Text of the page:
How Marriott invests in company culture

Marriott International’s recent acquisition of Starwood Hotels could have been a headache for employees, but executives say the merging of two corporate cultures presented a great opportunity for new and longtime workers alike to take a fresh look at what Marriott is all about.

Following the deal — which was completed last September — Arne Sorenson, president and CEO of Marriott, says the first task was to bring all the hotel general managers together. It allowed for workers to “touch and feel the culture of the company and celebrating what is there.”

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Palm trees stand in front of the Marina Del Rey Marriott hotel in Marina Del Rey, California, U.S., on Monday, March 21, 2016. Starwood Hotels & Resorts Worldwide Inc. accepted an improved takeover offer from Marriott International Inc. valued at $13.6 billion, proceeding with plans to form the world's largest hotel operator after investors led by China's Anbang Insurance Group Co. sought to thwart the deal. Photographer: Patrick T. Fallon/Bloomberg

“There is nothing that builds culture like success,” he added Thursday at the Great Place to Work Conference in Chicago. “When the team thinks they’re accomplishing something, that gives them pride in their work.”

The merger wasn’t the only hurdle Marriott has faced in its ongoing strategy to maintain a high culture of respect and integrity.

“The challenge we have is how are we getting the right general managers and training them, and celebrating the cultural successes,” he said.

The more you’re at the hotel level, the more the culture is similar, he added. “A GM that doesn’t know his or her people, or treat them as they should, be treated won’t last for long. No matter what culture level is above corporate.”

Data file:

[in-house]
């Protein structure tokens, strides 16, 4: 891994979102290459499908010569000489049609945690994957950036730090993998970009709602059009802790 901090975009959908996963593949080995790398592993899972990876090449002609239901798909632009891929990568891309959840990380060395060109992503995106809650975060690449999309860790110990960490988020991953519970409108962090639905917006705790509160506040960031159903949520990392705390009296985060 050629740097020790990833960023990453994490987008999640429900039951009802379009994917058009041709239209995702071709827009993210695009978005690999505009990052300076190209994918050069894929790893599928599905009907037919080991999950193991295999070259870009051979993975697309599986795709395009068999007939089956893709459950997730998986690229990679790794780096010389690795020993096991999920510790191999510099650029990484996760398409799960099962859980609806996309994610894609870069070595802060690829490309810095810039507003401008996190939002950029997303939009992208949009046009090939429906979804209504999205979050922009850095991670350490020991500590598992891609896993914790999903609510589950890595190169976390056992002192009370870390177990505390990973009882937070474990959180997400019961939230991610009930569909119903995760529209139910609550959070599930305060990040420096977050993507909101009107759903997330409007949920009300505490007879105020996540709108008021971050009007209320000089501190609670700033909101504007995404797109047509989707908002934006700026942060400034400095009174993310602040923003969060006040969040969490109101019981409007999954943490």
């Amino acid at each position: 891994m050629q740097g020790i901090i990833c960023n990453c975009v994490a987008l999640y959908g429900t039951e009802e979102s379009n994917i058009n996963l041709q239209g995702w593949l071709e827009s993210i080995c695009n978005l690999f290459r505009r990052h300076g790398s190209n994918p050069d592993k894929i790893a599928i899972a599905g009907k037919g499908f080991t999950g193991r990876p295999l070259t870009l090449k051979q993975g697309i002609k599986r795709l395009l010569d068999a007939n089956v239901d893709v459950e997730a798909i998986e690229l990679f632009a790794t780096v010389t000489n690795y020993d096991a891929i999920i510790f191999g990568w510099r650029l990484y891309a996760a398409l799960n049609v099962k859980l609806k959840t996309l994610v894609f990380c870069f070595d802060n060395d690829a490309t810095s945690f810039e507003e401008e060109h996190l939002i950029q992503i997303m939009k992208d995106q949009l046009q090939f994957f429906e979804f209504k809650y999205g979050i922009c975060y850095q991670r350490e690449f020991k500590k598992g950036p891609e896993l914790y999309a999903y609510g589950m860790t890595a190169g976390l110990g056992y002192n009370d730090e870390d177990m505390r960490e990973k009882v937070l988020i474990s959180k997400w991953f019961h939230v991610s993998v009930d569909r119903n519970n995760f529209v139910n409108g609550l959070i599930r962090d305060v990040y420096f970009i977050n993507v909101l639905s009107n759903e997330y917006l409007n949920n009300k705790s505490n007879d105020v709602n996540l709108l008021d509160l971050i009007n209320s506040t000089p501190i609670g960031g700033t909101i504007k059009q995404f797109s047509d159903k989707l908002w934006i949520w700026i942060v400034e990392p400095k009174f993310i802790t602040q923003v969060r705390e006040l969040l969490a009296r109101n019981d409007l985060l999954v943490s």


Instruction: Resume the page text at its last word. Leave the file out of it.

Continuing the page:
But he noted the hotel chain has in place a slew of programs to highlight the importance of a strong workplace culture within the organization.

For example, the company recently held its Marriott Awards of Excellence in Washington, D.C.

“We bring in a dozen or so associates from around the world,” he said of the event. “Overwhelmingly, they’re hourly associates; many who have never been do Washington before, or even out of their own countries. They’ll come and tell us their exceptional story.”

One award winner, a woman who grew up in Tukey and then Russia, moved to the U.S. and has worked for Marriott nearly 20 years now. “The photo she shared with us when she accepted her award, you see her standing outside her own home with her three kids wearing an Apple watch,” showcasing the stability she feels having a strong workplace culture behind her, he added.

The culture successes, he says, are in the company’s DNA. Marriott has long been an operating culture, deep in the details of its people.

“It’s a 90-year consistent message we’re putting out,” added Bill Marriott, executive chairman and chairman of the board of Marriott International. “We have to continue you walk the talk. That means we really have to provide opportunity for associates to grow and take advantage of these opportunities.”

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